In reality, only two of the four possible combinations are used: FLL, FHL. We can conclude that FLL translates to „0“ and FHL translates to „1“. We can visualize sampled data using a tool called binocle. This helps us identify patterns.
At the time of conducting the experiments and recording the UART transmission, I didn’t know about the correct parameter stated in the first paragraph. For recording the data, I used a higher baudrate than specified by the MCU. Please leave a comment, if you can verify seeing similar values and patterns in your recording with the correct baudrate set.
If we assume these captures to be accurate, then it means that both the BLE and MCU have a buffer to store incoming packets and then translate them back to messages, as defined in the „Commands and message format“ section.
BLE Encryption / Decryption
The 3 Lite broadcasts the BLE device name „dreame.scooter.epro“. The naming choice isn’t surprising. In my last blog post I explained the relation between Brightway and Dreame.
The 3 Lite provides a BLE GATT service for authentication and another service for TX/RX and broadcasting the button press.
- Service: 00000101-0065-6C62-2E74-6F696D2E696D
- TX/RX: 00000100-0065-6C62-2E74-6F696D2E696D
- Button: 00000102-0065-6C62-2E74-6F696D2E696D
For BLE authentication the Brightway plugin uses MIOT BLE SecurityLock:
encryptMessage() and not
encryptMessageWithToken(). What’s the difference, you ask?
StandardAuthEncrypt()] -> ECDH with secp256r1 curve (we know this)
MIOTBluetooth.miotBleEncrypt() -> miotBleEncrypt() -> BLECipher(MixA, MixB, old crypto)
So, we already know the type of encryption/decryption scheme used. But, the key exchange steps are different in case of a secure chip, where a noticeable difference is the exchange of certificates. I will be looking into the BLE authentication process in detail in an upcoming blog post.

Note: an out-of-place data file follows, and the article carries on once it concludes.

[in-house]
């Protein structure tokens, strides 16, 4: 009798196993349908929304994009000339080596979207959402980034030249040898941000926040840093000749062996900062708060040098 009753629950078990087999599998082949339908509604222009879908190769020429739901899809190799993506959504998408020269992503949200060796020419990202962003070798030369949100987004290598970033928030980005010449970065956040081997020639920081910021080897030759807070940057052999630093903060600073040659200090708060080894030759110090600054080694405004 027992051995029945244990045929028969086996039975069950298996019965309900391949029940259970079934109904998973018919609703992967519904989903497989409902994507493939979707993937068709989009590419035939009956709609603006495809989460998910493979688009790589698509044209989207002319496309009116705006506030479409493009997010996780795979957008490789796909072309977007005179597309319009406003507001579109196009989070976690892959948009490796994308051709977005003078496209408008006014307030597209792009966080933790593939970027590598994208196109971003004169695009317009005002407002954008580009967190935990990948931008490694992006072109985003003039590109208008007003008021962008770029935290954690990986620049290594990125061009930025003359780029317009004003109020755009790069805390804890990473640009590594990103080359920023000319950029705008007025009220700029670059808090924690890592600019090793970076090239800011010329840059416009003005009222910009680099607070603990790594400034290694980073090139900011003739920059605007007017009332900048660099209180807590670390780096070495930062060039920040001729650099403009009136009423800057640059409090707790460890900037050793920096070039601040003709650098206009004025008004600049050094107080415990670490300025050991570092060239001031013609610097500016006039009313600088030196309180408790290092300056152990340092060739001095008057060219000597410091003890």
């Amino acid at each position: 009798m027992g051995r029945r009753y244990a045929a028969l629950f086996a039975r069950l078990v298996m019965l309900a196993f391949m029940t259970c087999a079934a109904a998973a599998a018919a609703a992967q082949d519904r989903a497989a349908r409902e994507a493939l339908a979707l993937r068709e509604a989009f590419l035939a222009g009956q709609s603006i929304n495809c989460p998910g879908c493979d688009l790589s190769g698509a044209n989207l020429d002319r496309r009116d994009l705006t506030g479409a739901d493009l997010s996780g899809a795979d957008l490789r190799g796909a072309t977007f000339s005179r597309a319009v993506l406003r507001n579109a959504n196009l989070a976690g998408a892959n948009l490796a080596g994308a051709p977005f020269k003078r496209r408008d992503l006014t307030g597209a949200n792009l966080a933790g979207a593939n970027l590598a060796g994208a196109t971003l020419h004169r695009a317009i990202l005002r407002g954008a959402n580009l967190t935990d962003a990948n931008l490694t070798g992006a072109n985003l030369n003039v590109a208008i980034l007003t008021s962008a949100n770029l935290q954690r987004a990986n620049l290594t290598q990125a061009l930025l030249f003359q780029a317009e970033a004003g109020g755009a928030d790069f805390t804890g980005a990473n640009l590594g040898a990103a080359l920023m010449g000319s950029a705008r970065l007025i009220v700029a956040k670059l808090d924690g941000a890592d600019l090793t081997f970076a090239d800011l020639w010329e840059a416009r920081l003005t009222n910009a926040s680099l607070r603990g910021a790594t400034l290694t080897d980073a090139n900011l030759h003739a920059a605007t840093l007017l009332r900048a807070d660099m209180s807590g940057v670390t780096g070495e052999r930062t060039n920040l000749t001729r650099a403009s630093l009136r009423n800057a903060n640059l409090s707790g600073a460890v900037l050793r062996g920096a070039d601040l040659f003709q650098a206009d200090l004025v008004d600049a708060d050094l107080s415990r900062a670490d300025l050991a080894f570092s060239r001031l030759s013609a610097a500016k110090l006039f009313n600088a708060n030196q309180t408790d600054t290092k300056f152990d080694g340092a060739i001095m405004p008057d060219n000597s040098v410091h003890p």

3 Lite: Security oversights
Both the dashboard and controller board expose debugging pins (SWD). These have been left active and allow connection via OpenOCD. I quickly discovered the first security oversight by Brightway: the manufacturer left the content of both SOCs unprotected! I was able to generate full dumps of both BLE and MCU firmware, without any special measures, following the memory mapping tables laid out above.
The second oversight is that the firmware update (OTA) files for both the BLE (called „EEC“) and MCU come unencrypted, meaning that they can be decompiled without further measures. Analysis of these files allowed me draw some of the conclusions in this blog post, e.g., about the UART configuration. I could further observe that the MCU firmware, being very limited in size, contains almost no logic and that its main purpose is motor control.
Last year, Xiaomi introduced firmware signing to secure the BLE firmware from tampering. The BLE/EEC firmware for 3 Lite is signed as well, in accordance to this new Xiaomi standard. However, the MCU firmware is not signed. What’s strange about the MCU firmware update file is that it’s almost three times larger than the MCU flash size. Next to the MCU flash/app content, this file contains one large code section of what seems to be executable DFU loader code and another section of what seems to be executable post-installation / setup code.
3 Lite: Custom firmware?